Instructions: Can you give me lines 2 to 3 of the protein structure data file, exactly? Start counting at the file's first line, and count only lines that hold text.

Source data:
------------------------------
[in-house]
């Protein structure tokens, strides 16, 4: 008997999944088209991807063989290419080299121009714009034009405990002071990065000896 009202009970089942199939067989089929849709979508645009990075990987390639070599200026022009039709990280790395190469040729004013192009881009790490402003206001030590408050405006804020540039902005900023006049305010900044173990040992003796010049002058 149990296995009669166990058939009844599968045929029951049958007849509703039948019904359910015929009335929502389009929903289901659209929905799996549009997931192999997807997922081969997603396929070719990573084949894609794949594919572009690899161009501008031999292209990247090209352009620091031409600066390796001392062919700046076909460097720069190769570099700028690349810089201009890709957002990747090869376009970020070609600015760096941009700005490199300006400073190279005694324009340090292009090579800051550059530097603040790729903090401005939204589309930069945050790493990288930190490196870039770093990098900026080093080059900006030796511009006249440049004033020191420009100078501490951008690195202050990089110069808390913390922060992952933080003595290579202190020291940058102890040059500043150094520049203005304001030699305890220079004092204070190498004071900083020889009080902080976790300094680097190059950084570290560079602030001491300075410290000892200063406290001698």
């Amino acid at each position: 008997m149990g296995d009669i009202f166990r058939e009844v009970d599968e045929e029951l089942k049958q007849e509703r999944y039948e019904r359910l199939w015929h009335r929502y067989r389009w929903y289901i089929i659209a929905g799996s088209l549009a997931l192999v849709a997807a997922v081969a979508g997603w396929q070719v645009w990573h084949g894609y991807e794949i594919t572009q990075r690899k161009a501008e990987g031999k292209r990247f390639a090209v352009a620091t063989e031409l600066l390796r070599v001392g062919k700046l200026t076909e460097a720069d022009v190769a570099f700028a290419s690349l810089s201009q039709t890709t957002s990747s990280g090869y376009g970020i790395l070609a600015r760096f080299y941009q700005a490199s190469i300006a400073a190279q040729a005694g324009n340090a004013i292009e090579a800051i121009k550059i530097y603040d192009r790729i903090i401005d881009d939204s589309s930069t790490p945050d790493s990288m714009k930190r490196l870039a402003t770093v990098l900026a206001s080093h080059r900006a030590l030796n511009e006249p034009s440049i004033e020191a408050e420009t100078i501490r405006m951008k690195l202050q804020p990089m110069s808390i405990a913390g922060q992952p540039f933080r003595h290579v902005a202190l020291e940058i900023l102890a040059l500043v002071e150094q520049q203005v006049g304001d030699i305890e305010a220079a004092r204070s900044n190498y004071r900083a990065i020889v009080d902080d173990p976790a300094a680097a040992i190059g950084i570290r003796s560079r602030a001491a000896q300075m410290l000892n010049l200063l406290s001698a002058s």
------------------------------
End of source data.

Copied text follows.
């Protein structure tokens, strides 16, 4: 008997999944088209991807063989290419080299121009714009034009405990002071990065000896 009202009970089942199939067989089929849709979508645009990075990987390639070599200026022009039709990280790395190469040729004013192009881009790490402003206001030590408050405006804020540039902005900023006049305010900044173990040992003796010049002058 149990296995009669166990058939009844599968045929029951049958007849509703039948019904359910015929009335929502389009929903289901659209929905799996549009997931192999997807997922081969997603396929070719990573084949894609794949594919572009690899161009501008031999292209990247090209352009620091031409600066390796001392062919700046076909460097720069190769570099700028690349810089201009890709957002990747090869376009970020070609600015760096941009700005490199300006400073190279005694324009340090292009090579800051550059530097603040790729903090401005939204589309930069945050790493990288930190490196870039770093990098900026080093080059900006030796511009006249440049004033020191420009100078501490951008690195202050990089110069808390913390922060992952933080003595290579202190020291940058102890040059500043150094520049203005304001030699305890220079004092204070190498004071900083020889009080902080976790300094680097190059950084570290560079602030001491300075410290000892200063406290001698």
């Amino acid at each position: 008997m149990g296995d009669i009202f166990r058939e009844v009970d599968e045929e029951l089942k049958q007849e509703r999944y039948e019904r359910l199939w015929h009335r929502y067989r389009w929903y289901i089929i659209a929905g799996s088209l549009a997931l192999v849709a997807a997922v081969a979508g997603w396929q070719v645009w990573h084949g894609y991807e794949i594919t572009q990075r690899k161009a501008e990987g031999k292209r990247f390639a090209v352009a620091t063989e031409l600066l390796r070599v001392g062919k700046l200026t076909e460097a720069d022009v190769a570099f700028a290419s690349l810089s201009q039709t890709t957002s990747s990280g090869y376009g970020i790395l070609a600015r760096f080299y941009q700005a490199s190469i300006a400073a190279q040729a005694g324009n340090a004013i292009e090579a800051i121009k550059i530097y603040d192009r790729i903090i401005d881009d939204s589309s930069t790490p945050d790493s990288m714009k930190r490196l870039a402003t770093v990098l900026a206001s080093h080059r900006a030590l030796n511009e006249p034009s440049i004033e020191a408050e420009t100078i501490r405006m951008k690195l202050q804020p990089m110069s808390i405990a913390g922060q992952p540039f933080r003595h290579v902005a202190l020291e940058i900023l102890a040059l500043v002071e150094q520049q203005v006049g304001d030699i305890e305010a220079a004092r204070s900044n190498y004071r900083a990065i020889v009080d902080d173990p976790a300094a680097a040992i190059g950084i570290r003796s560079r602030a001491a000896q300075m410290l000892n010049l200063l406290s001698a002058s």